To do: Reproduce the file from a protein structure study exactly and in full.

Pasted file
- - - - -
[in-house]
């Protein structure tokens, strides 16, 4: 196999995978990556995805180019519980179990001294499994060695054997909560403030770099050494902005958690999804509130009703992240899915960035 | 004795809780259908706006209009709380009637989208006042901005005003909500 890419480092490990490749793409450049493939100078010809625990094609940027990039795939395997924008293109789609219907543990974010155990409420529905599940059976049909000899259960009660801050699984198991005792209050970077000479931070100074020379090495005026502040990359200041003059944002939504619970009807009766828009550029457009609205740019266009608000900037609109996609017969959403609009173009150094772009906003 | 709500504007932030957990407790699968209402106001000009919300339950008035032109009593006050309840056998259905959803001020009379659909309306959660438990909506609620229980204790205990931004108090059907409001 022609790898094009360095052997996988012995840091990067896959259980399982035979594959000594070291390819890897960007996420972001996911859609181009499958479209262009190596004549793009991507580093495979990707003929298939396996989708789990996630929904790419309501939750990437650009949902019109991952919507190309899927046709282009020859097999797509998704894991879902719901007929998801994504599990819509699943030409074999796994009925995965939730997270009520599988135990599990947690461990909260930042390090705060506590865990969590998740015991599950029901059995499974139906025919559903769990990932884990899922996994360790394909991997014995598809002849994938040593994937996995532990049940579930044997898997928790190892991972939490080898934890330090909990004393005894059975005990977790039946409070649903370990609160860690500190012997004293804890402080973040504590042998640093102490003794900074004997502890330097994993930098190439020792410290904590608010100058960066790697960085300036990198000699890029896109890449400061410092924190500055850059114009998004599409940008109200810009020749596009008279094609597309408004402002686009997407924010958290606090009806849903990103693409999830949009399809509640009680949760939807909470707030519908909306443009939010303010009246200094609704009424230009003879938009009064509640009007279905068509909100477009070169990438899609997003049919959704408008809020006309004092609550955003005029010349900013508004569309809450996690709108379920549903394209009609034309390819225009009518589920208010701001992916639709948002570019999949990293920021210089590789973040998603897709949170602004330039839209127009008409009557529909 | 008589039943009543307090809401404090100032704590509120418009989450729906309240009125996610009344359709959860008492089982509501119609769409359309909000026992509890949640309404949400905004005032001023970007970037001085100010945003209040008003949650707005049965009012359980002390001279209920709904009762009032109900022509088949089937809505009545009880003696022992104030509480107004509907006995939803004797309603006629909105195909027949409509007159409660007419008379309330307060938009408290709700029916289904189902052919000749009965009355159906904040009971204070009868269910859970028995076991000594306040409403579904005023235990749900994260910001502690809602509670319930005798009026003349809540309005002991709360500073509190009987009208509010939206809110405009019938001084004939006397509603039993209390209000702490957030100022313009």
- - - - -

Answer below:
[in-house]
């Protein structure tokens, strides 16, 4: 196999995978990556995805180019519980179990001294499994060695054997909560403030770099050494902005958690999804509130009703992240899915960035 | 004795809780259908706006209009709380009637989208006042901005005003909500 890419480092490990490749793409450049493939100078010809625990094609940027990039795939395997924008293109789609219907543990974010155990409420529905599940059976049909000899259960009660801050699984198991005792209050970077000479931070100074020379090495005026502040990359200041003059944002939504619970009807009766828009550029457009609205740019266009608000900037609109996609017969959403609009173009150094772009906003 | 709500504007932030957990407790699968209402106001000009919300339950008035032109009593006050309840056998259905959803001020009379659909309306959660438990909506609620229980204790205990931004108090059907409001 022609790898094009360095052997996988012995840091990067896959259980399982035979594959000594070291390819890897960007996420972001996911859609181009499958479209262009190596004549793009991507580093495979990707003929298939396996989708789990996630929904790419309501939750990437650009949902019109991952919507190309899927046709282009020859097999797509998704894991879902719901007929998801994504599990819509699943030409074999796994009925995965939730997270009520599988135990599990947690461990909260930042390090705060506590865990969590998740015991599950029901059995499974139906025919559903769990990932884990899922996994360790394909991997014995598809002849994938040593994937996995532990049940579930044997898997928790190892991972939490080898934890330090909990004393005894059975005990977790039946409070649903370990609160860690500190012997004293804890402080973040504590042998640093102490003794900074004997502890330097994993930098190439020792410290904590608010100058960066790697960085300036990198000699890029896109890449400061410092924190500055850059114009998004599409940008109200810009020749596009008279094609597309408004402002686009997407924010958290606090009806849903990103693409999830949009399809509640009680949760939807909470707030519908909306443009939010303010009246200094609704009424230009003879938009009064509640009007279905068509909100477009070169990438899609997003049919959704408008809020006309004092609550955003005029010349900013508004569309809450996690709108379920549903394209009609034309390819225009009518589920208010701001992916639709948002570019999949990293920021210089590789973040998603897709949170602004330039839209127009008409009557529909 | 008589039943009543307090809401404090100032704590509120418009989450729906309240009125996610009344359709959860008492089982509501119609769409359309909000026992509890949640309404949400905004005032001023970007970037001085100010945003209040008003949650707005049965009012359980002390001279209920709904009762009032109900022509088949089937809505009545009880003696022992104030509480107004509907006995939803004797309603006629909105195909027949409509007159409660007419008379309330307060938009408290709700029916289904189902052919000749009965009355159906904040009971204070009868269910859970028995076991000594306040409403579904005023235990749900994260910001502690809602509670319930005798009026003349809540309005002991709360500073509190009987009208509010939206809110405009019938001084004939006397509603039993209390209000702490957030100022313009």